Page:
Beinn Dubhchraig

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Beinn Dubhchraig
Ben Dubhchraig from Ben Oss.jpg
Beinn Dubhchraig from Ben Oss across Coire Garbh and Loch Oss
Range: Tyndrum Hills
Summit: 3,209 feet NN307254

Beinn Dubhchraig is a mountain in Perthshire, which reaches a height of 3,209 feet at its summit (and so qualifies as a Munro). Its name means "Mountain of the Black Rock".

The mountain is amongst the Tyndrum Hills, and is to be found 5 miles west of Crianlarich in the northern part of the Loch Lomond and the Trossachs National Park.


The mountain reaches a height of 3,209 feet but is overshadowed by many higher mountains in the area although it is well seen from the main A82 road in Strath Fillan between Tyndrum and Crianlarich.[1] The hills name translates as Mountain of the Black Rock,[2] this refers to the steep and rocky face on the mountains south west slopes above Loch Oss which offer scrambling routes to the summit.[3]

Geography and Biology

Beinn Dubhchraig stands in a group of mountains which rise around the headwaters of the River Cononish and includes two other Munros (Ben Lui and Ben Oss) and the lower peak of Beinn Chuirn. The glen of Cononish and the four mountains make up the Ben Lui National Nature Reserve, an area which attracts many biologists who come to study the profusion of mountain plants which grow on the moist rocky cliffs and outcrops. The soil in the reserve is of low acidity and saxifrages grow in abundance. Large herds of deer can be found in the corries around the mountain.[4]

The mountain stands in an area that has always been popular for hill walking, even before the advent of the motor car, Tyndrum’s two railway stations gave easy access to these hills.[5] Beinn Dubhchraig’s best topographic feature is its northern corrie which forms a large basin between the north and north east ridges, the corrie is drained by the Allt Coire Dubchraig which flows north east to join the River Fillan. At the foot of the northern corrie are remnants of an old Scots Pine wood of Coille Coire Chuilc, part of the former Caledonian Forest. These northern foothills of the mountain were once heavily mined for lead and there are still prominent scars on the hillside. The Clan Campbell wrecked the mine workings in 1745 as they were then owned by a prominent Jacobite, Sir Robert Clifton. The mine workings closed eventually in 1923.[6]

Beinn Dubhchraig is linked to the adjacent Munro of Ben Oss, which lies two kilometres to the west, by the Bealach Buidhe pass which has a height of 2,556 feet. The ridge down to the bealach is broad and holds a few small lochans within the schist rock hollows. There are corries to both the north and south of the bealach. Coire Garbh to the south holds Loch Oss, a sheet of water measuring roughly 500 yards by 300 yards with a small island located within it. To the north of the bealach is Coire Buidhe which has a very steep headwall which prevents a direct descent from the bealach down to the Cononish valley to the north.[7] To the east, Beinn Dubhchraig falls to the valley of Gleann Auchreoch, much of these lower eastern slopes were planted with conifers in the early 1970s and have become an obstacle to approaches to the mountain from that direction.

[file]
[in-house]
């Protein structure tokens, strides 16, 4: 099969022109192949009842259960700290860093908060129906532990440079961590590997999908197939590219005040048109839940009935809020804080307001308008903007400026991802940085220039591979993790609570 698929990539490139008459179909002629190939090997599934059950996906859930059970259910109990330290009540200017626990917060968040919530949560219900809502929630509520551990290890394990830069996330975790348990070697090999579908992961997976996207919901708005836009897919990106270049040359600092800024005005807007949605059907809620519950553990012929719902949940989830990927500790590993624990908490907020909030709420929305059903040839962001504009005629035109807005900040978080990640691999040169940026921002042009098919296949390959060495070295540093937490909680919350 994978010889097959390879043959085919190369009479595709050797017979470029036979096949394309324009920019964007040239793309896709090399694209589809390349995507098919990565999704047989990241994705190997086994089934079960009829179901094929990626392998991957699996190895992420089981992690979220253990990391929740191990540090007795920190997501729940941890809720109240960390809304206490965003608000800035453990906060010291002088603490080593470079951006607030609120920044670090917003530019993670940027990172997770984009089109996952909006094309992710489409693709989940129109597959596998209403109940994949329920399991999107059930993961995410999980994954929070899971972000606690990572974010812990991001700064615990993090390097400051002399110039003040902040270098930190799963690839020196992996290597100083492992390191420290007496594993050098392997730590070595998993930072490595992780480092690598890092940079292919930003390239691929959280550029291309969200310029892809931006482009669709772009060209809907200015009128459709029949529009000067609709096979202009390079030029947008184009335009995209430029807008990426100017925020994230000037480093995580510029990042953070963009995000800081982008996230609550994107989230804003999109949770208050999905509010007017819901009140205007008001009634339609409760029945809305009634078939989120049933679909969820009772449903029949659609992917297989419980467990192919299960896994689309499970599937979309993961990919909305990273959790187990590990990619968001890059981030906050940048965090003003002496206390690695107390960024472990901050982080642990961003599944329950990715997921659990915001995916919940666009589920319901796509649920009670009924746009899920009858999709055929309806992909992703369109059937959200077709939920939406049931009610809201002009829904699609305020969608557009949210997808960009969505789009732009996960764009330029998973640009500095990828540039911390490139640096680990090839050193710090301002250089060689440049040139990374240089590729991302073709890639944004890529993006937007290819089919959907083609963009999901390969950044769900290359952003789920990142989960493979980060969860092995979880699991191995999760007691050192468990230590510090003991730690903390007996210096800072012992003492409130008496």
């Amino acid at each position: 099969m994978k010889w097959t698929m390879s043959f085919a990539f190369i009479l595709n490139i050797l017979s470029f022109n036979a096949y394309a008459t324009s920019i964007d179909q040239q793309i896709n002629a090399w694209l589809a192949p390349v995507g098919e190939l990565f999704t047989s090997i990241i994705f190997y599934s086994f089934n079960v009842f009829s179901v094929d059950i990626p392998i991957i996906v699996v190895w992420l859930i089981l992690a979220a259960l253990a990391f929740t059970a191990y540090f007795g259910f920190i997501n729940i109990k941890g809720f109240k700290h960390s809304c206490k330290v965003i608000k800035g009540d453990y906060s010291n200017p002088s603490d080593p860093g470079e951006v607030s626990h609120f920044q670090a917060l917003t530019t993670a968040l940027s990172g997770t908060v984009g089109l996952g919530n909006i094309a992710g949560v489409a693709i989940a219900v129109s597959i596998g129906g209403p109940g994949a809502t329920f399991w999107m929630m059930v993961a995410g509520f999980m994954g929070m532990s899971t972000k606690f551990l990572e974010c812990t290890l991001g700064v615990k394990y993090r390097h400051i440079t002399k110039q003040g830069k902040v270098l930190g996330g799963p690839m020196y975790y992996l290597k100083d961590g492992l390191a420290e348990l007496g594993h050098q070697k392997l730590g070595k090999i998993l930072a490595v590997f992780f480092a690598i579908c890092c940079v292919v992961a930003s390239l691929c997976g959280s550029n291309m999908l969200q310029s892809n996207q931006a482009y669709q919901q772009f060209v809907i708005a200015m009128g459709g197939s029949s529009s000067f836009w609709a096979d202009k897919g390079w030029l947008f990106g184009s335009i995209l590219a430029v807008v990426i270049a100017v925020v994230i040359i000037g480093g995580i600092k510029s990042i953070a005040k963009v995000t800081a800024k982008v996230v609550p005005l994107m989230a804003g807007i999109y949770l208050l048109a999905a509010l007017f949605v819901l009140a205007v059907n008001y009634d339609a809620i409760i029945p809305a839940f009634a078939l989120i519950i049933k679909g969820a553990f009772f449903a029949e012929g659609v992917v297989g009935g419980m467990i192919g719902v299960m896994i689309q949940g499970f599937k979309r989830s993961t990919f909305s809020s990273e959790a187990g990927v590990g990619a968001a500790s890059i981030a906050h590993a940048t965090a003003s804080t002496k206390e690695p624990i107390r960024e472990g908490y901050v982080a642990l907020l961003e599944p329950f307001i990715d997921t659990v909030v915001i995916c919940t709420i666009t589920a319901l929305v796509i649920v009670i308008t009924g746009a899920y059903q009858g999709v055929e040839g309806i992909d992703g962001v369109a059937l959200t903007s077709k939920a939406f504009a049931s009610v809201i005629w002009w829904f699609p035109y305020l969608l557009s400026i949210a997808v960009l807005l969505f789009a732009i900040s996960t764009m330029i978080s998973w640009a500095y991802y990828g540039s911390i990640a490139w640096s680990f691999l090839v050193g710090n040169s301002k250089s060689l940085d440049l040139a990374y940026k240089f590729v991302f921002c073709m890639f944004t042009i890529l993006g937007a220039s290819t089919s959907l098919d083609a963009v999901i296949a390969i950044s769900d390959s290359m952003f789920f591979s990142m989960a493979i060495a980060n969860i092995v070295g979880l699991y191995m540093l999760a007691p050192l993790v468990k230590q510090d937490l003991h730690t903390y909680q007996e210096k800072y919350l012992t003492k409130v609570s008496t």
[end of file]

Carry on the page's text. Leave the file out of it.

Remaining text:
The ascent of Beinn Dubchraig starts from the hamlet of Dalrigh on the A82 at grid reference NN343292 and takes the track which crosses the railway and follows the Allt Coire Dubchraig through the wood. The track becomes more muddy and crosses three deer fences by stiles to reach the open mountainside from where it is possible to ascend the northern corrie direct to reach the summit plateau just to the north west of the highest point.[8] Beinn Dubhchraig is often climbed in conjunction with some or all of the mountains around the Cononish valley. The view from the summit gives fine views of the mountains of Breadalbane to the west and the twin Munros of Ben More and Stob Binnein are well seen to the south east.


  1. "The Munros" Page 20 (From Strathfillan … Shows whole of its northern flank).
  2. "The High Mountains of Britain and Ireland" Page 318 (Give translation as “Mountain of the Black Rock“).
  3. "In the Hills of Breadalbane" Page 121 Gives meaning of translation.
  4. Ben Lui NNR website. Gives info on National Nature Reserve.
  5. "100 Best Routes on Scottish Mountains" Page 28 (Easy access to hill).
  6. "Hamish‘s Mountain Walk" Pages 79 & 80 (Gives info pine forest and lead mining).
  7. "The Munros" Pages 20 (Details steepness of Coire Buidhe).
  8. "The Munros Almanac" Page 19 (Gives Route of Ascent).
  • The Munros, Scottish Mountaineering Trust, 1986, Donald Bennett (Editor) ISBN 0-907521-13-4
  • The High Mountains of Britain and Ireland, Diadem, 1993, Irvine Butterfield, ISBN 0-906371-30-9
  • 100 Best Routes on Scottish Mountains, Warner Books, 1992, Ralph Storer, ISBN 0-7515-0300-2
  • Hamish’s Mountain Walk, Baton Wicks, 1996, Hamish Brown, ISBN 1-898573-08-5
  • The Munros Almanac, Neil Wilson Publishing, 1991, Cameron McNeish, ISBN 1-897784-01-5
  • In the Hills of Breadalbane, Hale, 1954, V.A. Firsoff,
Munros in SMC Area SMC Section 1 - Loch Lomond to Loch Tay

An CaistealBeinn a' ChleibhBeinn a' ChroinBeinn BhuidheBeinn ChabhairBeinn DubhchraigBeinn ÌmeBeinn NarnainBeinn TulaicheanBen ChonzieBen LomondBen LuiBen MoreBen OssBen VaneBen Vorlich, Dunb.Ben Vorlich, Perth.Cruach ArdrainStob BinneinStuc a' Chroin